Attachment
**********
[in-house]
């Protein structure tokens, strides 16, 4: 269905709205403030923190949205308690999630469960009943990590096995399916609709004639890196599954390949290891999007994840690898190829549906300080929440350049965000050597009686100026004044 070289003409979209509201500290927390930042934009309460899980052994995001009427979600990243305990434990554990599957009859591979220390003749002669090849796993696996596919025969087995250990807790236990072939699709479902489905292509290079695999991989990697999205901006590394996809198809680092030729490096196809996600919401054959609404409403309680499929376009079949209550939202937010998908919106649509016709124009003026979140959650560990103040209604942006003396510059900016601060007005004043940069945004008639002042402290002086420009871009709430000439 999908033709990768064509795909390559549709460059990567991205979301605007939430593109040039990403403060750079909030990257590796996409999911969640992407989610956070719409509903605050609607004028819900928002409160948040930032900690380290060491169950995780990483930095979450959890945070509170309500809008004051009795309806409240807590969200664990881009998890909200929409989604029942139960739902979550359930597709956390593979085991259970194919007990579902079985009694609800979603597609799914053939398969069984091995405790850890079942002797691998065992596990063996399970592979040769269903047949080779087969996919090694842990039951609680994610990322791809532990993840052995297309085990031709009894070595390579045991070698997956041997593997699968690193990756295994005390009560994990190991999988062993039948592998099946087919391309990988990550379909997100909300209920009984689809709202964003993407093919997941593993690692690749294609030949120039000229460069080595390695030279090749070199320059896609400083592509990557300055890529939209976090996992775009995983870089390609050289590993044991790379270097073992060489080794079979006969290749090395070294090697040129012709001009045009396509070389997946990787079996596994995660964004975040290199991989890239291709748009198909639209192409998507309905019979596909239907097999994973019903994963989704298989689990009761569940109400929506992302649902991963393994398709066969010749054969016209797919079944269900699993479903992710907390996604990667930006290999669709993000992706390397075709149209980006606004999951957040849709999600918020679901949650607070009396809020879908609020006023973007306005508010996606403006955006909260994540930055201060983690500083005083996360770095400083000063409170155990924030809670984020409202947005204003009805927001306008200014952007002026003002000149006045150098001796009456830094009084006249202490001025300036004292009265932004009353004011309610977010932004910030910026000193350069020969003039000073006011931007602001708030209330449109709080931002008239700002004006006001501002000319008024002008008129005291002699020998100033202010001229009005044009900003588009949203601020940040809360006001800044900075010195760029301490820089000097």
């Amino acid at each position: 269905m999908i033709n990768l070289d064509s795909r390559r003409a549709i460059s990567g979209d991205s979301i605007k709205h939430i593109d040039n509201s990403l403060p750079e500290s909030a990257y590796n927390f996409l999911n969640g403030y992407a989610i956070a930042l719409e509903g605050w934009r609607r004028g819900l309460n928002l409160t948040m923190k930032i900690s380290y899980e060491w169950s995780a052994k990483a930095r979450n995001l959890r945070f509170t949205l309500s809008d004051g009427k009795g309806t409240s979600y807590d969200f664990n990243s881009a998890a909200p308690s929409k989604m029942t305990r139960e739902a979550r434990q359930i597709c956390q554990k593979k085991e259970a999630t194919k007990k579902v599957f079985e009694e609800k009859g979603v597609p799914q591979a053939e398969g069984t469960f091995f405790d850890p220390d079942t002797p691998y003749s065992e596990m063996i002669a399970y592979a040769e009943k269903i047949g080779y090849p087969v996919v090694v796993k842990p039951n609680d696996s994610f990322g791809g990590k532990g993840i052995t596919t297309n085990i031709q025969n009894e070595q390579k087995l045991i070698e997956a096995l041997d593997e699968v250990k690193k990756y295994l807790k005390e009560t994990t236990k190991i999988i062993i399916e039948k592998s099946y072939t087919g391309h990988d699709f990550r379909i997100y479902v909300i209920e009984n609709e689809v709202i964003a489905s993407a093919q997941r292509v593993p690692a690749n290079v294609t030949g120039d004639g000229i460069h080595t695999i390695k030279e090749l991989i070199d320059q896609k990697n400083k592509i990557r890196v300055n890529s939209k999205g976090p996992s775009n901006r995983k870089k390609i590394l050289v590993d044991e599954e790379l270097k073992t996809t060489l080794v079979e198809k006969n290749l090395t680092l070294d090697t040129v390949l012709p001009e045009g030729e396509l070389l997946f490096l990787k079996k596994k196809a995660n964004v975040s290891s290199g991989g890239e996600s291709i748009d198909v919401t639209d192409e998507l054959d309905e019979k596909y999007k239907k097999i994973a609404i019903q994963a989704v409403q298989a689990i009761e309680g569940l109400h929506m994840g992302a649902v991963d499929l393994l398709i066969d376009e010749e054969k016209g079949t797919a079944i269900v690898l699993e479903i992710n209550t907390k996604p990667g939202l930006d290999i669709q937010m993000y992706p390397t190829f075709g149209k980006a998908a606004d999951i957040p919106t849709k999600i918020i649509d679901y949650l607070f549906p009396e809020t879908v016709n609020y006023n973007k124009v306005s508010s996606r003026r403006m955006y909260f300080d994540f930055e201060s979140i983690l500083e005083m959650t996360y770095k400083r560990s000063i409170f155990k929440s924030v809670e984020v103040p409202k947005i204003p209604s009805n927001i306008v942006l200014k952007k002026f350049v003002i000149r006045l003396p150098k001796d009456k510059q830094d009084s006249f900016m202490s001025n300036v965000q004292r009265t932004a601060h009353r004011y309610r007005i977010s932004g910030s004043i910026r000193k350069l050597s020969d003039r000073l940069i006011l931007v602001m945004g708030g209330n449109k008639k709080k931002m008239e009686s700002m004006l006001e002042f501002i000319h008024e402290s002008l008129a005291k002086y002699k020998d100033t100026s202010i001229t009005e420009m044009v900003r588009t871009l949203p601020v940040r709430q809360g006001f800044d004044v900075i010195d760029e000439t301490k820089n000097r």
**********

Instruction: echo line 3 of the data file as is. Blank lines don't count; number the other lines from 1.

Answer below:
């Amino acid at each position: 269905m999908i033709n990768l070289d064509s795909r390559r003409a549709i460059s990567g979209d991205s979301i605007k709205h939430i593109d040039n509201s990403l403060p750079e500290s909030a990257y590796n927390f996409l999911n969640g403030y992407a989610i956070a930042l719409e509903g605050w934009r609607r004028g819900l309460n928002l409160t948040m923190k930032i900690s380290y899980e060491w169950s995780a052994k990483a930095r979450n995001l959890r945070f509170t949205l309500s809008d004051g009427k009795g309806t409240s979600y807590d969200f664990n990243s881009a998890a909200p308690s929409k989604m029942t305990r139960e739902a979550r434990q359930i597709c956390q554990k593979k085991e259970a999630t194919k007990k579902v599957f079985e009694e609800k009859g979603v597609p799914q591979a053939e398969g069984t469960f091995f405790d850890p220390d079942t002797p691998y003749s065992e596990m063996i002669a399970y592979a040769e009943k269903i047949g080779y090849p087969v996919v090694v796993k842990p039951n609680d696996s994610f990322g791809g990590k532990g993840i052995t596919t297309n085990i031709q025969n009894e070595q390579k087995l045991i070698e997956a096995l041997d593997e699968v250990k690193k990756y295994l807790k005390e009560t994990t236990k190991i999988i062993i399916e039948k592998s099946y072939t087919g391309h990988d699709f990550r379909i997100y479902v909300i209920e009984n609709e689809v709202i964003a489905s993407a093919q997941r292509v593993p690692a690749n290079v294609t030949g120039d004639g000229i460069h080595t695999i390695k030279e090749l991989i070199d320059q896609k990697n400083k592509i990557r890196v300055n890529s939209k999205g976090p996992s775009n901006r995983k870089k390609i590394l050289v590993d044991e599954e790379l270097k073992t996809t060489l080794v079979e198809k006969n290749l090395t680092l070294d090697t040129v390949l012709p001009e045009g030729e396509l070389l997946f490096l990787k079996k596994k196809a995660n964004v975040s290891s290199g991989g890239e996600s291709i748009d198909v919401t639209d192409e998507l054959d309905e019979k596909y999007k239907k097999i994973a609404i019903q994963a989704v409403q298989a689990i009761e309680g569940l109400h929506m994840g992302a649902v991963d499929l393994l398709i066969d376009e010749e054969k016209g079949t797919a079944i269900v690898l699993e479903i992710n209550t907390k996604p990667g939202l930006d290999i669709q937010m993000y992706p390397t190829f075709g149209k980006a998908a606004d999951i957040p919106t849709k999600i918020i649509d679901y949650l607070f549906p009396e809020t879908v016709n609020y006023n973007k124009v306005s508010s996606r003026r403006m955006y909260f300080d994540f930055e201060s979140i983690l500083e005083m959650t996360y770095k400083r560990s000063i409170f155990k929440s924030v809670e984020v103040p409202k947005i204003p209604s009805n927001i306008v942006l200014k952007k002026f350049v003002i000149r006045l003396p150098k001796d009456k510059q830094d009084s006249f900016m202490s001025n300036v965000q004292r009265t932004a601060h009353r004011y309610r007005i977010s932004g910030s004043i910026r000193k350069l050597s020969d003039r000073l940069i006011l931007v602001m945004g708030g209330n449109k008639k709080k931002m008239e009686s700002m004006l006001e002042f501002i000319h008024e402290s002008l008129a005291k002086y002699k020998d100033t100026s202010i001229t009005e420009m044009v900003r588009t871009l949203p601020v940040r709430q809360g006001f800044d004044v900075i010195d760029e000439t301490k820089n000097r």